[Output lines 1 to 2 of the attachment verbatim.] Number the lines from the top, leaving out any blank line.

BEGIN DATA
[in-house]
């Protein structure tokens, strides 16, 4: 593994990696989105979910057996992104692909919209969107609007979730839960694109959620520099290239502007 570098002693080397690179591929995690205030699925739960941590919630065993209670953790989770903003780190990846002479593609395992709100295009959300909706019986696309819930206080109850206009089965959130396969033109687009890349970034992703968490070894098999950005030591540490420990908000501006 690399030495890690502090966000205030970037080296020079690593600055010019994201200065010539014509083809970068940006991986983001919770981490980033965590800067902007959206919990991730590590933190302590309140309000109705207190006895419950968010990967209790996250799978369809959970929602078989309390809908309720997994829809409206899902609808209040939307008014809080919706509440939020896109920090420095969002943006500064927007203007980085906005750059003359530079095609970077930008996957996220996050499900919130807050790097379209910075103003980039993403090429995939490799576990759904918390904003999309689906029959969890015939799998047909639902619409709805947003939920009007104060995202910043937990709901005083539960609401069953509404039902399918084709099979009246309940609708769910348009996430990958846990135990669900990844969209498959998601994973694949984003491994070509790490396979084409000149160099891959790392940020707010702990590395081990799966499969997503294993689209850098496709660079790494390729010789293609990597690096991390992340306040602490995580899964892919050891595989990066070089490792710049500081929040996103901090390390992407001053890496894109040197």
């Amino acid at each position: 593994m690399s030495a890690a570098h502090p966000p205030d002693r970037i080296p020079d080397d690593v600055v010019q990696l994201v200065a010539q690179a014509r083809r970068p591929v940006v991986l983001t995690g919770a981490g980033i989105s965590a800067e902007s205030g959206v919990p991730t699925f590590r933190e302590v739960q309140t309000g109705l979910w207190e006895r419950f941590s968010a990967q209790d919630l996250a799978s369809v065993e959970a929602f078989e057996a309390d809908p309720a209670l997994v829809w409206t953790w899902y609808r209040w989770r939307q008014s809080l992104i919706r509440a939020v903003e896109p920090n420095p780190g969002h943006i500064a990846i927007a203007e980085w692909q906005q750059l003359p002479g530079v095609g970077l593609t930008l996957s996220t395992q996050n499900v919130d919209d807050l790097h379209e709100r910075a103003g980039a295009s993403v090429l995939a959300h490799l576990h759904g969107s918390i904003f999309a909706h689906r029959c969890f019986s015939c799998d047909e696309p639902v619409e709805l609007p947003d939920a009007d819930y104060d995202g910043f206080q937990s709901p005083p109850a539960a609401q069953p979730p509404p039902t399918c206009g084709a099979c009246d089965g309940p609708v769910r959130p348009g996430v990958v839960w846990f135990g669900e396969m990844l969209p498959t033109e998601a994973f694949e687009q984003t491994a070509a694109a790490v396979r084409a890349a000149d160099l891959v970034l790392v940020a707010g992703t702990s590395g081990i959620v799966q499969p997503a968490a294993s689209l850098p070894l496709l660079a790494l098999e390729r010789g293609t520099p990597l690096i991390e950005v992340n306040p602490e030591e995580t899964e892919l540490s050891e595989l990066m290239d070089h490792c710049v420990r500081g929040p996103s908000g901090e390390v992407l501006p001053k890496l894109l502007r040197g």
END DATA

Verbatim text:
[in-house]
């Protein structure tokens, strides 16, 4: 593994990696989105979910057996992104692909919209969107609007979730839960694109959620520099290239502007 570098002693080397690179591929995690205030699925739960941590919630065993209670953790989770903003780190990846002479593609395992709100295009959300909706019986696309819930206080109850206009089965959130396969033109687009890349970034992703968490070894098999950005030591540490420990908000501006 690399030495890690502090966000205030970037080296020079690593600055010019994201200065010539014509083809970068940006991986983001919770981490980033965590800067902007959206919990991730590590933190302590309140309000109705207190006895419950968010990967209790996250799978369809959970929602078989309390809908309720997994829809409206899902609808209040939307008014809080919706509440939020896109920090420095969002943006500064927007203007980085906005750059003359530079095609970077930008996957996220996050499900919130807050790097379209910075103003980039993403090429995939490799576990759904918390904003999309689906029959969890015939799998047909639902619409709805947003939920009007104060995202910043937990709901005083539960609401069953509404039902399918084709099979009246309940609708769910348009996430990958846990135990669900990844969209498959998601994973694949984003491994070509790490396979084409000149160099891959790392940020707010702990590395081990799966499969997503294993689209850098496709660079790494390729010789293609990597690096991390992340306040602490995580899964892919050891595989990066070089490792710049500081929040996103901090390390992407001053890496894109040197």